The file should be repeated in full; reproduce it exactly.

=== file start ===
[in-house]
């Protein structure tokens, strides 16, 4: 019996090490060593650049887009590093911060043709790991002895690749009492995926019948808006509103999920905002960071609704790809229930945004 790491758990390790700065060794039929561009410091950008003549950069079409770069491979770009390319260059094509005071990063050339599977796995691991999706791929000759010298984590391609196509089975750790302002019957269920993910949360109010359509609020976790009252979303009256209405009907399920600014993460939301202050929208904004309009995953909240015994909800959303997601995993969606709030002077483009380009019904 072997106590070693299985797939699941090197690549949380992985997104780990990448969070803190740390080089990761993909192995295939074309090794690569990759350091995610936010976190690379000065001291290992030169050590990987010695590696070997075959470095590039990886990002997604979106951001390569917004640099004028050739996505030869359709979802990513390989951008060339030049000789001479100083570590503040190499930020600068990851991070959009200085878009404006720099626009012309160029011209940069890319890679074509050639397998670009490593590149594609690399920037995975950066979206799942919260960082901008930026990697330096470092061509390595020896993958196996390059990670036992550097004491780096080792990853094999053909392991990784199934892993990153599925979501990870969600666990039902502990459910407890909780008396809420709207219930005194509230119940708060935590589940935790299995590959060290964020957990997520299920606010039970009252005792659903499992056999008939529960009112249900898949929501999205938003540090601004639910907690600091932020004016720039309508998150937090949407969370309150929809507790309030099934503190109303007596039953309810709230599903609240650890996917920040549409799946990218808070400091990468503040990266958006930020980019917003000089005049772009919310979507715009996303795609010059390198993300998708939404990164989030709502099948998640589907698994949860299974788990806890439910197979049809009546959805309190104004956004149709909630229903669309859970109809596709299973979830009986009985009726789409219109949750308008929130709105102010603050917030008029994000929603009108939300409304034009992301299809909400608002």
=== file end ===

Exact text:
[in-house]
């Protein structure tokens, strides 16, 4: 019996090490060593650049887009590093911060043709790991002895690749009492995926019948808006509103999920905002960071609704790809229930945004 790491758990390790700065060794039929561009410091950008003549950069079409770069491979770009390319260059094509005071990063050339599977796995691991999706791929000759010298984590391609196509089975750790302002019957269920993910949360109010359509609020976790009252979303009256209405009907399920600014993460939301202050929208904004309009995953909240015994909800959303997601995993969606709030002077483009380009019904 072997106590070693299985797939699941090197690549949380992985997104780990990448969070803190740390080089990761993909192995295939074309090794690569990759350091995610936010976190690379000065001291290992030169050590990987010695590696070997075959470095590039990886990002997604979106951001390569917004640099004028050739996505030869359709979802990513390989951008060339030049000789001479100083570590503040190499930020600068990851991070959009200085878009404006720099626009012309160029011209940069890319890679074509050639397998670009490593590149594609690399920037995975950066979206799942919260960082901008930026990697330096470092061509390595020896993958196996390059990670036992550097004491780096080792990853094999053909392991990784199934892993990153599925979501990870969600666990039902502990459910407890909780008396809420709207219930005194509230119940708060935590589940935790299995590959060290964020957990997520299920606010039970009252005792659903499992056999008939529960009112249900898949929501999205938003540090601004639910907690600091932020004016720039309508998150937090949407969370309150929809507790309030099934503190109303007596039953309810709230599903609240650890996917920040549409799946990218808070400091990468503040990266958006930020980019917003000089005049772009919310979507715009996303795609010059390198993300998708939404990164989030709502099948998640589907698994949860299974788990806890439910197979049809009546959805309190104004956004149709909630229903669309859970109809596709299973979830009986009985009726789409219109949750308008929130709105102010603050917030008029994000929603009108939300409304034009992301299809909400608002």